Adam Leitman Bailey, the founder and managing partner of Adam Leitman Bailey, P.C.

Adam Leitman Bailey: Building a New Kind of Real Estate Law Firm

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Attorney at Law Magazine sat down with New York real estate attorney Adam Leitman Bailey, the founder and managing partner of Adam Leitman Bailey, P.C. to discuss his career. 

AALM: What drew you to a career in the law?

ALB: Since I was a child, I have fought against injustice on my own behalf and on behalf of others. At the age of 10 I took the stage at a park in Canoga Park, California to protest busing – I referred to it as being forced to take a bus three hours round trip to attend fourth grade. We did not have attorneys living in my neighborhood of Bayside, Queens or this part of California and I did not meet an attorney until I was an adult. In seventh grade, I read a book about the trial of John Peter Zenger, who was arrested for libel. Newspaper editor Zenger was represented by Andrew Hamilton who persuaded a New York jury to acquit. I was hooked. I found a profession where I could use my words and pen to help people overcome injustice.

AALM: How is your practice today different from how you envisioned it in law school?

ALB: I fell in love with the law in law school and I am still in contact with the school and a number of my professors. I found both real estate law, litigation and banking in law school and I had some of the most amazing teachers to foster my energy, enthusiasm and learning in these areas. These teachers worked hard training me, challenging me, pushing me to excel. I took the most challenging classes and even attended a class in the theatre school to improve my trial skills. Because I was so focused on the areas of law I desired to practice, the practice would not be strange to me.

However, I envisioned the practice of law to follow how neatly the cases in the text books took place. I believed in an honest government and that its decisions would be for the good of the people. Since no one in my family had been in business, I thought we lived in an idealist society without the patronage, chicanery, and corruption that our clients and our firm would frequently battle. I had planned for a meritocracy.

You still need to be a dreamer and you better know your stuff and be the best of the best as the talent is high, but you need a thick skin and a lot of patience and courage to take on the demons.

AALM: What compelled you to start your own practice?

ALB: Adam Leitman Bailey, P.C. will be 21 years old on January 3 and I hope and believe that the body of work we have produced has realized the reason for starting the firm. We are practicing one type of law in one state more aggressively, creatively, aiming to create the best work product possible. We have trained and recruited some of the best real estate lawyers and litigators in New York and provided a wonderful system and team in which to thrive. These are the reasons why I wanted to start a different kind of law firm and we have never left this initial vision where each day we strive for excellence and success. I thought by doing one type of law in one state and hiring the best people and creating a system with revenue sharing that involves every attorney at the firm, we had a shot at creating one of the best real estate and litigation firms in New York. But we are only as good as our work we completed today.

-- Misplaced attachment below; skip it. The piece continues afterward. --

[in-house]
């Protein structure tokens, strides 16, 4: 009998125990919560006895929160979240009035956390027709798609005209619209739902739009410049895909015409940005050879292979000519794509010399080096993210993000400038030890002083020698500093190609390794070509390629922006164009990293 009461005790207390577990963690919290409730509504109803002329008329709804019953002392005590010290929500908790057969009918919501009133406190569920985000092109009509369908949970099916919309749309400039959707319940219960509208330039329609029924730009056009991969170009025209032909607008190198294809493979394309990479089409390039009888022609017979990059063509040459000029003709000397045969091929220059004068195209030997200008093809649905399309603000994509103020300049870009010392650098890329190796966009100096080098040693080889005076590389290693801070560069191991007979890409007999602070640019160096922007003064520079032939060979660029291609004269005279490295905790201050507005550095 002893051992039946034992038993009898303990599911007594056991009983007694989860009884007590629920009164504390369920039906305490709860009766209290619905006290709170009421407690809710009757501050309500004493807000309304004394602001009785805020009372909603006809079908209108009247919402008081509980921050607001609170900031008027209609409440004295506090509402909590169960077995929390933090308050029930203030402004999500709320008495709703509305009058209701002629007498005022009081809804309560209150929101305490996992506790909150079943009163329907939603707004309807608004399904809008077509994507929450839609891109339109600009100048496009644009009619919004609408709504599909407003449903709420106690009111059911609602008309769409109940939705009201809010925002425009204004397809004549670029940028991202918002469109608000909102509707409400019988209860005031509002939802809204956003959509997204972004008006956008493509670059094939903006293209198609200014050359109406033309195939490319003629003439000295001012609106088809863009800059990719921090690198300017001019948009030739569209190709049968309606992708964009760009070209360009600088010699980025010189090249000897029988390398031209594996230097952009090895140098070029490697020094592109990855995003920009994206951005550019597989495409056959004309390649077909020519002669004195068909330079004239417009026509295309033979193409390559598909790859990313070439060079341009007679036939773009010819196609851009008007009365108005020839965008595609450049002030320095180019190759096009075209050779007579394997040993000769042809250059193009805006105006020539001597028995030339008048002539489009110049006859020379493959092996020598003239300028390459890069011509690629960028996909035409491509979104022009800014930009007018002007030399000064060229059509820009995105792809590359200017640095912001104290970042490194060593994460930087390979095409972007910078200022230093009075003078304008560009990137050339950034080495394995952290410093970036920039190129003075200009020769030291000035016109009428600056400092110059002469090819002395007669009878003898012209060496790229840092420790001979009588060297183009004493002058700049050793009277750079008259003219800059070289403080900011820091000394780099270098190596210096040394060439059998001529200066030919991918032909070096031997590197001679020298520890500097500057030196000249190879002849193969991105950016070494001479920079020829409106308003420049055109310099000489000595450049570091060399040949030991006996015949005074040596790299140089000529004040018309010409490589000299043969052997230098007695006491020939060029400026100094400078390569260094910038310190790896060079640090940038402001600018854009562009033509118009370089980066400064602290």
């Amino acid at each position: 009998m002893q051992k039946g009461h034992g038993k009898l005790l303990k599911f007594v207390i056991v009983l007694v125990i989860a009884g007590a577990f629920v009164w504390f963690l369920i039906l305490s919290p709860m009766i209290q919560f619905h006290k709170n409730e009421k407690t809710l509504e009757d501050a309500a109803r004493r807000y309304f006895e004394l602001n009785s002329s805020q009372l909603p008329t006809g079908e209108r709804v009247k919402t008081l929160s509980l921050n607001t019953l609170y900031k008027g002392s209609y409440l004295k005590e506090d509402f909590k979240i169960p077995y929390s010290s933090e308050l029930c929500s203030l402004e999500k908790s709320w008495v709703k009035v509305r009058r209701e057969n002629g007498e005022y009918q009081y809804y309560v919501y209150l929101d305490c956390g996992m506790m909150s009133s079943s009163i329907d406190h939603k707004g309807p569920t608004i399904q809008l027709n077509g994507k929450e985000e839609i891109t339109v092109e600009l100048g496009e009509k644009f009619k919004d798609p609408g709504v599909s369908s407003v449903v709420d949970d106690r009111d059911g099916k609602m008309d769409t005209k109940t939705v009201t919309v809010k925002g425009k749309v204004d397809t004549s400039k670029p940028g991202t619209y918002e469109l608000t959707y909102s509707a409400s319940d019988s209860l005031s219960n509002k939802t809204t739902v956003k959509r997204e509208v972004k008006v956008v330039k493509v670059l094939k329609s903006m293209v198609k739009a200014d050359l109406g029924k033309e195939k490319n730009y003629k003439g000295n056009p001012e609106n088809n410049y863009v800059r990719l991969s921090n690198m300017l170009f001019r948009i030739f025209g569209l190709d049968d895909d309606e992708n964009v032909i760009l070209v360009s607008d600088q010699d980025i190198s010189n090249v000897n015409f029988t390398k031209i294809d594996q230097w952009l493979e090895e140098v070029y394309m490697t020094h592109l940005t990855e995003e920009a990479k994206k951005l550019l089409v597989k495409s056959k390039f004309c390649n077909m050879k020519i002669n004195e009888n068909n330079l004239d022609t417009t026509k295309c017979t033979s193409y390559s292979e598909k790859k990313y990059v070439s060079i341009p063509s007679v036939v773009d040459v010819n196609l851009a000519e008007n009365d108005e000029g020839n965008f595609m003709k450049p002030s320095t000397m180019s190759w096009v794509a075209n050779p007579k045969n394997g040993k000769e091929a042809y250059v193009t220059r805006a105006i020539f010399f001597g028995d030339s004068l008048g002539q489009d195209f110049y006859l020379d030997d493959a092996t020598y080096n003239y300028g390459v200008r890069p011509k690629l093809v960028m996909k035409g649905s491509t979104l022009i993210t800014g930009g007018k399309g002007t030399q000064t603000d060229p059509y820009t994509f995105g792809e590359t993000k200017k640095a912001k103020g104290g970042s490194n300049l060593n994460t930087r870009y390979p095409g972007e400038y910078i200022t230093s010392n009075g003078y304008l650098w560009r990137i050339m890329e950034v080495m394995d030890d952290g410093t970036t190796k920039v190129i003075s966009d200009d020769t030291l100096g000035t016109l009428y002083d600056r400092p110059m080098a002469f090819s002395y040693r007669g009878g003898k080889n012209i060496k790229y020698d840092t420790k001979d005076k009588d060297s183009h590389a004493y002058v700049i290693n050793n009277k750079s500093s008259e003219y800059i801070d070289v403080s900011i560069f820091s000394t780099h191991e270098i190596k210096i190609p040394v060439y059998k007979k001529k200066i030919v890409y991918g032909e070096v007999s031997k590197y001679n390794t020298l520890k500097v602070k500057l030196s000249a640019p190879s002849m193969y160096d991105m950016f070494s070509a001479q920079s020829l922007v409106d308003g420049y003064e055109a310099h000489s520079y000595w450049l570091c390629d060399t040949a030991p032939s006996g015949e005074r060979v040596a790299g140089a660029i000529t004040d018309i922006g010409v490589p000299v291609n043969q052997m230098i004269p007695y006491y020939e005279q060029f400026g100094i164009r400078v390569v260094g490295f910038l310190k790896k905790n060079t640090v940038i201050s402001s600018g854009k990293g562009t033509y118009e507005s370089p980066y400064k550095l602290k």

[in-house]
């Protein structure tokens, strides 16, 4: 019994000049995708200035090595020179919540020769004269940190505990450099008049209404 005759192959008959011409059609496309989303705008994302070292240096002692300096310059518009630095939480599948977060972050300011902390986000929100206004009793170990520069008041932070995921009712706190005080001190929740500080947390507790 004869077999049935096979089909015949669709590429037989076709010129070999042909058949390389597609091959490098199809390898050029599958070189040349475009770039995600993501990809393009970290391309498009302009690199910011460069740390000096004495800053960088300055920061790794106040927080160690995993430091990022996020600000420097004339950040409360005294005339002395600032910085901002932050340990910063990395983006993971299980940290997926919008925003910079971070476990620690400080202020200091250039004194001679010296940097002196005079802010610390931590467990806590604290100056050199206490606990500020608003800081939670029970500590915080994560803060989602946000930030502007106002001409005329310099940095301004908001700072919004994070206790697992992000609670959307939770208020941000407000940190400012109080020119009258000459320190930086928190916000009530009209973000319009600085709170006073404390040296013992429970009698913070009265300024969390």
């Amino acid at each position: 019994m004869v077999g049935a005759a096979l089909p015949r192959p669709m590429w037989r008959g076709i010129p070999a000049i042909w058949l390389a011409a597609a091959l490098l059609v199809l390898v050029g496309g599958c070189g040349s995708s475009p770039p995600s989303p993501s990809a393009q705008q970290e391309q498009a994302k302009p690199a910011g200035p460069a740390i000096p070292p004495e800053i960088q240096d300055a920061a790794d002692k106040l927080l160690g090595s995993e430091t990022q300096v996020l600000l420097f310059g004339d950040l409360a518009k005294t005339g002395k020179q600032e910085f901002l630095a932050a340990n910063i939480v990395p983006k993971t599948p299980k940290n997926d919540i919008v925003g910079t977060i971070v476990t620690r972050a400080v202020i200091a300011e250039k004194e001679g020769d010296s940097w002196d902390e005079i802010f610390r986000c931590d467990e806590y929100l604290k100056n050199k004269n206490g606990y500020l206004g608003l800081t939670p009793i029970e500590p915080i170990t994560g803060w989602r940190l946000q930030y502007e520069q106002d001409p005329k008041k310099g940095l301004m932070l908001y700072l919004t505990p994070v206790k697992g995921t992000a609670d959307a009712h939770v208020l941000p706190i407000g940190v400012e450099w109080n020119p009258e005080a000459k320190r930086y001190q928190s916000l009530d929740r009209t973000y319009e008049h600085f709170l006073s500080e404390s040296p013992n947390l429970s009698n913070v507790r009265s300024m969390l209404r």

AALM: How would you describe the culture of your firm?

ALB: Adam Leitman Bailey P.C. understands that if the talent is not happy they will not produce at their maximum levels. So we maintain a professional office where all persons are treated with respect – degrading or yelling at anyone is something that does not happen. We have extremely nice, large offices with fantastic views in a class A building. We keep the closet and refrigerator stocked with food and we take several measures to assist with the firm’s mental heath from paying 80 percent of gym memberships to not maintaining a minimum billing requirement.

Sixty-three percent of our attorneys have been with us over a decade and 20 percent of the firm has been with the firm since they have graduated law school. No attorney has ever been fired from the firm who has been employed more than three months and we have never had layoffs – period. No terminations, furloughs or salary cuts because of Covid, the Great Recession in 2008 or any other reason. At the same time, we work hard and our work is exciting so as one of our associates recently told Chambers the work provides additional meaning to her life.

AALM: Tell us about a single case that has significantly impacted you personally or professionally?

ALB: Starting Mid-March 2020, I have been the equivalent of a seaman navigating a ship in deeply troubled waters. Never before has the real estate industry been attacked by such forces – the pandemic and then the State and City government’s regulations self-destroying the local economies causing a tidal wave of repercussions. I had won what I had thought were some of the most important cases but to help these clients required greater skill – greater thinking, persuasive abilities, vision, forethought, negotiating at its finest and great command of the law – and some luck.